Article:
Interview on China-Zambia relations

© Tim Zajontz

I just gave an interview on the Zambia visit of Chinese top diplomat Yang Jiechi. Some of my answers you can read here.

What is the significance of Yang’s visit as Lusaka faces debt troubles and prepares to go into elections?

TZ: There can be no doubt that Zambia’s fiscal situation is on top of the agenda during Yang Jiechi’s Lusaka visit, as negotiations between the Zambian treasury and the IMF about a possible rescue package are in full swing. Both the IMF and private creditors have repeatedly insisted that the Zambian government discloses all its liabilities. This includes terms and conditions of loans and export credits from China as well as state guarantees provided by Lusaka to Chinese lenders. The negotiations between Zambia and the IMF are therefore not only of economic concern to Chinese creditors but also politically very sensitive. As member of the Politburo and Director of the Central Foreign Affairs Commission Yang Jiechi reports directly to President Xi. It is very likely that Yang and his delegation are instructed to discuss Zambia’s debt and Yang is certainly authorised to take far-reaching decisions where needed.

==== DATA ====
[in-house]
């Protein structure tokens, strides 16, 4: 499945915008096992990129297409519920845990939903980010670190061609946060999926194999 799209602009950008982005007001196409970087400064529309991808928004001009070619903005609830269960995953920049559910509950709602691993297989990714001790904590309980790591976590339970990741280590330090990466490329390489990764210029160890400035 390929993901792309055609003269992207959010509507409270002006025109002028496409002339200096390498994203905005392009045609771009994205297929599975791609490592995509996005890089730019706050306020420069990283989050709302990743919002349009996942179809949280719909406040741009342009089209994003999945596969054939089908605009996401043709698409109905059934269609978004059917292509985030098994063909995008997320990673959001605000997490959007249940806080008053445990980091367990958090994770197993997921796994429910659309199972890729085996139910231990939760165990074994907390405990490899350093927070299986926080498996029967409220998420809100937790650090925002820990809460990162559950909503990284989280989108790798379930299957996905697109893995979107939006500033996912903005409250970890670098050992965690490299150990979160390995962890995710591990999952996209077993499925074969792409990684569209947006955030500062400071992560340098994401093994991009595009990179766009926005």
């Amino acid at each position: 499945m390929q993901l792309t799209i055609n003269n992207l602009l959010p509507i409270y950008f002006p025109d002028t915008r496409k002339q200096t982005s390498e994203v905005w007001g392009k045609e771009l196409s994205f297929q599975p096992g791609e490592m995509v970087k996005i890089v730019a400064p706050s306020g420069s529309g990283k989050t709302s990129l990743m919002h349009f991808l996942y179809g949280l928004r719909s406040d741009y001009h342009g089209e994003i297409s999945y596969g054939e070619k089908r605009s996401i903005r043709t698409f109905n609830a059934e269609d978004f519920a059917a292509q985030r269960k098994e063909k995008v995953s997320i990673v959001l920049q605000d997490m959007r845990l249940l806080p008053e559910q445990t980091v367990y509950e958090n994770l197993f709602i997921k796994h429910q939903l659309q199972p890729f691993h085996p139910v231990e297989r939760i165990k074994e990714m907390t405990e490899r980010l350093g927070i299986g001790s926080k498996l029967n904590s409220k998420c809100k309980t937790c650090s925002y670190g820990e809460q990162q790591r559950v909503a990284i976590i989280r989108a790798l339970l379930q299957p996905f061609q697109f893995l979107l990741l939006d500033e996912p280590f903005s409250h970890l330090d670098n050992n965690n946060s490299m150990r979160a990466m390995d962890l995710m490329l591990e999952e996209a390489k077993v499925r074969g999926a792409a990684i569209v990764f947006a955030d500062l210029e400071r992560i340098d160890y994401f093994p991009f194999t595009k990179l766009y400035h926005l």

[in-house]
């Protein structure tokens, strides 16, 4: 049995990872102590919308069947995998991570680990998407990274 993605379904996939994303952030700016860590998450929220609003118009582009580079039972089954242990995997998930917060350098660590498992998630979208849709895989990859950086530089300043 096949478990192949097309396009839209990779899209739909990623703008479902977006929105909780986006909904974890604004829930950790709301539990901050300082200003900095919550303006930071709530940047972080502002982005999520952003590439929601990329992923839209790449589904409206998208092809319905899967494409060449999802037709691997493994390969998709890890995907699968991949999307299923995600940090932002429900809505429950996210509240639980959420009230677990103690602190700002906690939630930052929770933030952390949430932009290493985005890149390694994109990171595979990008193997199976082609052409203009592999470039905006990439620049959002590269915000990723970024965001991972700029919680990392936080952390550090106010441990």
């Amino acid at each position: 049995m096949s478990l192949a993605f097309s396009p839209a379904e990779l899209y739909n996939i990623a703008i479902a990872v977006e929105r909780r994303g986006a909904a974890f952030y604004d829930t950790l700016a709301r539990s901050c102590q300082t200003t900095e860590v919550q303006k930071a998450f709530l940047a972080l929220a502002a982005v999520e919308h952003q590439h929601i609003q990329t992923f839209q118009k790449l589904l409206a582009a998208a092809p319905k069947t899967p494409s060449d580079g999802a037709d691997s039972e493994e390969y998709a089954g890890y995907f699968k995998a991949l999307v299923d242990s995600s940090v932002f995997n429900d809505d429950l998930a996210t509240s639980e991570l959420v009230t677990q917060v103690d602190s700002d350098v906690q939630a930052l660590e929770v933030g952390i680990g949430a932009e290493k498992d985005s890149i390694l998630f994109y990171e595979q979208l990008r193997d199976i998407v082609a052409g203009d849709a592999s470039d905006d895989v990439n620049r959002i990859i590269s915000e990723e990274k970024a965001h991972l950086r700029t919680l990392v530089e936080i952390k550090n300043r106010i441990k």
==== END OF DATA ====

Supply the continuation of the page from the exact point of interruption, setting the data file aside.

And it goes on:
Lusaka will plead for further concessions from Chinese policy banks which hold the lion share of debt owed to China, as Lungu’s government faces a major dilemma. It needs a bailout package from the IMF better sooner than later. Yet, in the light of the elections in August the Zambian government would like to avoid further unpopular spending cuts that will be attached to such an IMF package. Any concession from Chinese lenders would give the government fiscal breathing space and would come extremely handy for President Lungu in what will be a heated election campaign. The political opposition in Zambia has long castigated Lungu for poorly managing the Zambian economy and accumulating unsustainable levels of external debt. In contrast to 2016, Lungu’s government is no longer in a fiscal position to give out election gifts to its constituents. After ten years in power, the dominant political position of the ruling party Patriotic Front is in jeopardy. On the occasion of Yang’s visit, the Zambian government therefore goes to great lengths to emphasise China’s support for development and infrastructure projects across the country.

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